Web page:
BRADENTON, Fla. Despite questions about the legitimacy of property insurance damage claims, Florida's top elected officials yesterday approved the sale of $625 million of fixed-rate revenue bonds by the Florida Hurricane Catastrophe Fund Finance Corp.
Bond proceeds will be used to pay reopened claims from hurricanes that hit the state three years ago and that drew questions from Gov. Charlie Crist and Alex Sink, Florida's elected chief financial officer, who are members of the State Board of Administration, which oversees the so-called Cat Fund.
SBA interim executive director Bob Milligan acknowledged that many discussions have been held about why there are so many reopened claims from past storms. He also said a task force on Monday reported there have been approximately 10,000 reopened claims, of which some 7,000 were attributed to Hurricane Wilma.
Wilma hit Oct. 24, 2005, and was a Category 3 hurricane with winds up to 130 miles per hour that first struck Collier County on the southwest coast, then took an unusually long six hours to cross the state, and exited on the east coast near Palm Beach.
Sink noted that the bonds would require an additional two years of assessments an added expense she called "a tax on insurance policies that businesses and homeowners are already paying."
In June 2006, the Cat Fund sold $1.35 billion of fixed-rate revenue bonds to pay claims from 2005 hurricanes that were secured by a 1% assessment on Floridians' property insurance policies over six years. Those bonds begin maturing this year through 2012 at yields of 3.77% this year, 3.84% in 2010, and 3.95% in 2012, according to bond documents.
"It certainly concerns me that here we are three years later issuing more debt and levying more assessments on our homeowners," said Sink, who noted that one Florida homeowner told her that he was paying six different assessments on his policies.
Crist asked why it was so urgent to authorize the bonds sale.
The Cat Fund has about $158 million left to pay claims and a contractual obligation to pay additional claims, according to Milligan, who is a retired lieutenant general.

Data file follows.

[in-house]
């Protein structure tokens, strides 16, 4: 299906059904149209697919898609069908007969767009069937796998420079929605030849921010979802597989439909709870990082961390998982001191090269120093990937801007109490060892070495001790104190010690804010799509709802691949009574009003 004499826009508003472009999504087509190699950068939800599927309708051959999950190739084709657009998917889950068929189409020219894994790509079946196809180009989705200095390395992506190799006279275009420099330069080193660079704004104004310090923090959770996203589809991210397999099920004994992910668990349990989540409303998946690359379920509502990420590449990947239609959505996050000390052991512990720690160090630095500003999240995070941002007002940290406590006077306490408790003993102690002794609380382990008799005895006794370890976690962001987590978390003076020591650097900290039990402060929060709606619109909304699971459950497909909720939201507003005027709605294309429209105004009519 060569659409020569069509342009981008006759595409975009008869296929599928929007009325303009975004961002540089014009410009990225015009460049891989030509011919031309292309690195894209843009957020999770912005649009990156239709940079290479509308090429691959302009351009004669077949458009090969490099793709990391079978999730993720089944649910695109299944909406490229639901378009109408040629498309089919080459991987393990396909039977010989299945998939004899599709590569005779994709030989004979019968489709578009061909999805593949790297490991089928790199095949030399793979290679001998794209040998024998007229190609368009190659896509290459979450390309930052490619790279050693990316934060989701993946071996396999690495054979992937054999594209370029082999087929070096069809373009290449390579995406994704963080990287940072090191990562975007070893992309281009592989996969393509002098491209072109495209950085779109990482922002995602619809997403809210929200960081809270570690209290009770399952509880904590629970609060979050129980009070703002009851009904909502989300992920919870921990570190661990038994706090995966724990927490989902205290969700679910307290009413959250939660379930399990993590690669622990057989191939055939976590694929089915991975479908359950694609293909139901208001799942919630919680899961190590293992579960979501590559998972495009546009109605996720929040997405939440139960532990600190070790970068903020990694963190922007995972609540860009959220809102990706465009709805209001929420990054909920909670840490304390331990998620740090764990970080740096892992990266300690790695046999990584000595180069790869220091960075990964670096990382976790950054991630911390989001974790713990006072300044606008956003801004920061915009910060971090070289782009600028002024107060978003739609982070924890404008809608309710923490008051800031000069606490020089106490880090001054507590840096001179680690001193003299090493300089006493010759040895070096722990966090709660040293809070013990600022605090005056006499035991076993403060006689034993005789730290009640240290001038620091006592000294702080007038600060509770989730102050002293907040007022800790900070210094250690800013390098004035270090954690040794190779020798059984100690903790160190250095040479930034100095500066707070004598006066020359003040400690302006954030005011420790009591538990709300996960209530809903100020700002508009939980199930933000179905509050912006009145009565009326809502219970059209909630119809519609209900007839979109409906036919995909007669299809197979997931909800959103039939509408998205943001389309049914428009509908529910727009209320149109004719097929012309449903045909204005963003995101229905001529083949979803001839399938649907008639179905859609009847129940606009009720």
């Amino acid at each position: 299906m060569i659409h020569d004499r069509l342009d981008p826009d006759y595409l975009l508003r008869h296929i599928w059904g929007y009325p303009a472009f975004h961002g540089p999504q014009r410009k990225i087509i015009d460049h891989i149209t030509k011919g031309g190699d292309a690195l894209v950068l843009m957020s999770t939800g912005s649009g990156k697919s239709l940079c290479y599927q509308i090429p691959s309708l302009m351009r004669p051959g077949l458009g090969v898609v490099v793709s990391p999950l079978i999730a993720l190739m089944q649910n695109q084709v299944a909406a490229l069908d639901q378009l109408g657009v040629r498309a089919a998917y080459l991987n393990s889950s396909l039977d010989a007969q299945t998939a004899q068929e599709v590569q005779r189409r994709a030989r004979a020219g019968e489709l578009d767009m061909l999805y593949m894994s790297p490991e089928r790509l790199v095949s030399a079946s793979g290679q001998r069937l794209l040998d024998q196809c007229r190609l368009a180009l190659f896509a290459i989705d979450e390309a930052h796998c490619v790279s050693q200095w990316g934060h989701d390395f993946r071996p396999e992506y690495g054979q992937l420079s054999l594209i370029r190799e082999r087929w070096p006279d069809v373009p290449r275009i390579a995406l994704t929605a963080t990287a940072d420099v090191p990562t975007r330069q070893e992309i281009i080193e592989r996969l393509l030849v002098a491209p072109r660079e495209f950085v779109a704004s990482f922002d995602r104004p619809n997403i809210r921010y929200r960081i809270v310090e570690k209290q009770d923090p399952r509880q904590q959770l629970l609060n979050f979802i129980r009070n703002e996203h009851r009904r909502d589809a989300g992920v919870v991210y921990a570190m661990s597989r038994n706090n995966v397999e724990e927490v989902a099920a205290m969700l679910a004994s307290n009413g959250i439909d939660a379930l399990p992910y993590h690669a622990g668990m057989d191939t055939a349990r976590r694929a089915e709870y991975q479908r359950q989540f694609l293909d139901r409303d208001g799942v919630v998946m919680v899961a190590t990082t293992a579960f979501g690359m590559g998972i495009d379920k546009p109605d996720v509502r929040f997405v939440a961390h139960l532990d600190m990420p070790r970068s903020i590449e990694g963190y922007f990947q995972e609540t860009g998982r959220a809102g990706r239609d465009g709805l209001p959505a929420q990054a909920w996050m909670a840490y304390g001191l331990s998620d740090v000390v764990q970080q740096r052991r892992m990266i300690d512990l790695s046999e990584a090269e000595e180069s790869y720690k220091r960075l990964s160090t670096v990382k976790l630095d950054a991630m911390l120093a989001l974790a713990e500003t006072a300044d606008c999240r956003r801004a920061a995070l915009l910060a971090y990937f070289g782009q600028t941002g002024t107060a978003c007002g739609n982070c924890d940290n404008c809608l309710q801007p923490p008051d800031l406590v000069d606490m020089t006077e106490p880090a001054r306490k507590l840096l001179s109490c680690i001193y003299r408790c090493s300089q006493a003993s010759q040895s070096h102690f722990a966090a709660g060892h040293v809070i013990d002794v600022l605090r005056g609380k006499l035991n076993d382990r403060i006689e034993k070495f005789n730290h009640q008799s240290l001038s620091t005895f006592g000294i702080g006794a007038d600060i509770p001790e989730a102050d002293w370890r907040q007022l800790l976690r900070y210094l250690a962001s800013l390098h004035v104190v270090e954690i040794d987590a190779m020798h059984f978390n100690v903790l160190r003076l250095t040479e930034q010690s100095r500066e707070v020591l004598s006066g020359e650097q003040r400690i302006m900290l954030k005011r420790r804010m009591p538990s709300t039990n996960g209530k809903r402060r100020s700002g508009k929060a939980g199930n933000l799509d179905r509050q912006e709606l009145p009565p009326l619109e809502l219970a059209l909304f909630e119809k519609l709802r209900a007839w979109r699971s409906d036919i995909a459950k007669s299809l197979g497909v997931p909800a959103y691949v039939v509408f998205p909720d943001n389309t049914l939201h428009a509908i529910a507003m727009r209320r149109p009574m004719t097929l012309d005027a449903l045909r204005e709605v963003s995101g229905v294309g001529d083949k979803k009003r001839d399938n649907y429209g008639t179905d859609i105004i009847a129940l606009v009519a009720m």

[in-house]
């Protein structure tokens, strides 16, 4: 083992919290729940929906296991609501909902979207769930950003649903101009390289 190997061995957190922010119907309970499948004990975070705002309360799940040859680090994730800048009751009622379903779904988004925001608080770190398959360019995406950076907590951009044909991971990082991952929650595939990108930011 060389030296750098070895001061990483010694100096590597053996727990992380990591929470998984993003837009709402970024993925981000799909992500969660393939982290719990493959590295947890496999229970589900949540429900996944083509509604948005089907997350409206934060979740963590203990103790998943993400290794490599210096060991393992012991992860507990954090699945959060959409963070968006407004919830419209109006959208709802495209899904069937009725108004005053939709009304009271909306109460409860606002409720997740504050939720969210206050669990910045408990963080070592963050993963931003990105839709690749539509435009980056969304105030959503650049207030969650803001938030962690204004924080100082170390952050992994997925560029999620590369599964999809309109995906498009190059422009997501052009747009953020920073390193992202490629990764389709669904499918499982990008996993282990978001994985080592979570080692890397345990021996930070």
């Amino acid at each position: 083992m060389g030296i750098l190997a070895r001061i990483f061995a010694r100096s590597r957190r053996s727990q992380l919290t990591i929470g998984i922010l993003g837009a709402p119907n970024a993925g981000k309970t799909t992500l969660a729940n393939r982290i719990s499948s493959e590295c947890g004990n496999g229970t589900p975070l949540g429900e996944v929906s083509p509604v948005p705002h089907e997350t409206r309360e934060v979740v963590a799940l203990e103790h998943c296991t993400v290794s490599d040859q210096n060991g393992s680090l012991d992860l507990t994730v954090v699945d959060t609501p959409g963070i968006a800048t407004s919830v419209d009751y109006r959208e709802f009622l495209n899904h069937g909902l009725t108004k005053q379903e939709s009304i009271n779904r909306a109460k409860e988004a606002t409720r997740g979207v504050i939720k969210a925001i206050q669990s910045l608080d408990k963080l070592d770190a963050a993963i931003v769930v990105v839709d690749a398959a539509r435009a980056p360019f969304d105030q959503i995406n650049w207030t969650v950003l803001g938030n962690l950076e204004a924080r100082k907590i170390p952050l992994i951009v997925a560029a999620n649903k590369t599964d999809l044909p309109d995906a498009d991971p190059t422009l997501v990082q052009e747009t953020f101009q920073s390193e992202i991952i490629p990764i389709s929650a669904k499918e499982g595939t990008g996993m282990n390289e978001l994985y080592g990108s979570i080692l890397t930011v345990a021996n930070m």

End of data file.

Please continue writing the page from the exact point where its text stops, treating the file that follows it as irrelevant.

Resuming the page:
"When the CFO of our state, and yourself Gen. Milligan, indicate there may be illegitimate claims it makes it difficult for me to vote in the affirmative," the governor said.
While Sink and Crist voted to authorize the bond sale, they ordered a follow-up report on the legitimacy of the reopened claims.
Citi, Goldman, Sachs & Co., JPMorgan, and Lehman Brothers will serve as co-senior managers for the Series 2008 revenue bonds. Raymond James & Associates Inc. is the Cat Fund's financial adviser.
Nabors, Giblin & Nickerson PA will serve as bond counsel on the transaction while Bryant Miller Olive PA will be disclosure counsel.
Documents from yesterday's SBA meeting state that ratings for the 2008A offering will be obtained from the three major rating agencies. The documents also indicate that the bonds will be sold in July after an extensive pre-marketing period.
The board has called a special meeting next Tuesday to discuss recommended financial products to implement a $3 billion or more liquidity plan for the current hurricane season that began June 1. The liquidity will be used, if necessary, to pay claims.
The nonprofit, state-run Cat Fund provides low-cost reinsurance to private insurance companies and the state-run Citizens Property Insurance Corp. The Cat Fund was created in the early 1990s to help stabilize the property insurance industry in Florida because private insurers were either drastically cutting back on underwriting capacity or leaving the state altogether to reduce their exposure to hurricane claims.